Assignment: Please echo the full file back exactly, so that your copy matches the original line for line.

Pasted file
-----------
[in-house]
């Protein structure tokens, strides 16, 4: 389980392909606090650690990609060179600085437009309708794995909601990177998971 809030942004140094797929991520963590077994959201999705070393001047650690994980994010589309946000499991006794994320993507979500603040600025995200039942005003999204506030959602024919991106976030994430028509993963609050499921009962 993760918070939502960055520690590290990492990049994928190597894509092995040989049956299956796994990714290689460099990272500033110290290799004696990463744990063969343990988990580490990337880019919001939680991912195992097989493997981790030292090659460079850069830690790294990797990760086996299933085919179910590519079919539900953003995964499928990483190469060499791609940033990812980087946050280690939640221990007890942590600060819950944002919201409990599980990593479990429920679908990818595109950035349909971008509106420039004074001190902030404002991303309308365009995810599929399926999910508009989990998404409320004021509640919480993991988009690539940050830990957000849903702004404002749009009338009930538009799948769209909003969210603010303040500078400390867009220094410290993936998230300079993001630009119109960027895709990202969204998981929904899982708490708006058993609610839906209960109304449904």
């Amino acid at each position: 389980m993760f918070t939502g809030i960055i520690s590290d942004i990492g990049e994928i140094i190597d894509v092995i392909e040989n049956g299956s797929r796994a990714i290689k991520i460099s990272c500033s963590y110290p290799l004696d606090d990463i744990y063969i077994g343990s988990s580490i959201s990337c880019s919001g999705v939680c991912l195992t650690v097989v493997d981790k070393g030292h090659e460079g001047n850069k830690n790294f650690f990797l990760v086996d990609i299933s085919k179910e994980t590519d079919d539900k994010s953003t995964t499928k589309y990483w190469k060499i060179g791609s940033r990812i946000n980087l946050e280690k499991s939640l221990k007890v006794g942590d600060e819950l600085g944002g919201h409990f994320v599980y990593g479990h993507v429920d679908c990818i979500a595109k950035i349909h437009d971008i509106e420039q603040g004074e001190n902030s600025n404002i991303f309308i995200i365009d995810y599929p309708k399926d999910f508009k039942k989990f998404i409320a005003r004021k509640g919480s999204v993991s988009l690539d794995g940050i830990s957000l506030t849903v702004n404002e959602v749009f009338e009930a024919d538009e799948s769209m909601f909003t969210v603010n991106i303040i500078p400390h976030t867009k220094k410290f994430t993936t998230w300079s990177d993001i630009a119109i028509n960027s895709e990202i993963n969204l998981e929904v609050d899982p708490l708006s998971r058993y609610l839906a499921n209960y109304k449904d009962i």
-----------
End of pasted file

[in-house]
């Protein structure tokens, strides 16, 4: 389980392909606090650690990609060179600085437009309708794995909601990177998971 809030942004140094797929991520963590077994959201999705070393001047650690994980994010589309946000499991006794994320993507979500603040600025995200039942005003999204506030959602024919991106976030994430028509993963609050499921009962 993760918070939502960055520690590290990492990049994928190597894509092995040989049956299956796994990714290689460099990272500033110290290799004696990463744990063969343990988990580490990337880019919001939680991912195992097989493997981790030292090659460079850069830690790294990797990760086996299933085919179910590519079919539900953003995964499928990483190469060499791609940033990812980087946050280690939640221990007890942590600060819950944002919201409990599980990593479990429920679908990818595109950035349909971008509106420039004074001190902030404002991303309308365009995810599929399926999910508009989990998404409320004021509640919480993991988009690539940050830990957000849903702004404002749009009338009930538009799948769209909003969210603010303040500078400390867009220094410290993936998230300079993001630009119109960027895709990202969204998981929904899982708490708006058993609610839906209960109304449904």
């Amino acid at each position: 389980m993760f918070t939502g809030i960055i520690s590290d942004i990492g990049e994928i140094i190597d894509v092995i392909e040989n049956g299956s797929r796994a990714i290689k991520i460099s990272c500033s963590y110290p290799l004696d606090d990463i744990y063969i077994g343990s988990s580490i959201s990337c880019s919001g999705v939680c991912l195992t650690v097989v493997d981790k070393g030292h090659e460079g001047n850069k830690n790294f650690f990797l990760v086996d990609i299933s085919k179910e994980t590519d079919d539900k994010s953003t995964t499928k589309y990483w190469k060499i060179g791609s940033r990812i946000n980087l946050e280690k499991s939640l221990k007890v006794g942590d600060e819950l600085g944002g919201h409990f994320v599980y990593g479990h993507v429920d679908c990818i979500a595109k950035i349909h437009d971008i509106e420039q603040g004074e001190n902030s600025n404002i991303f309308i995200i365009d995810y599929p309708k399926d999910f508009k039942k989990f998404i409320a005003r004021k509640g919480s999204v993991s988009l690539d794995g940050i830990s957000l506030t849903v702004n404002e959602v749009f009338e009930a024919d538009e799948s769209m909601f909003t969210v603010n991106i303040i500078p400390h976030t867009k220094k410290f994430t993936t998230w300079s990177d993001i630009a119109i028509n960027s895709e990202i993963n969204l998981e929904v609050d899982p708490l708006s998971r058993y609610l839906a499921n209960y109304k449904d009962i």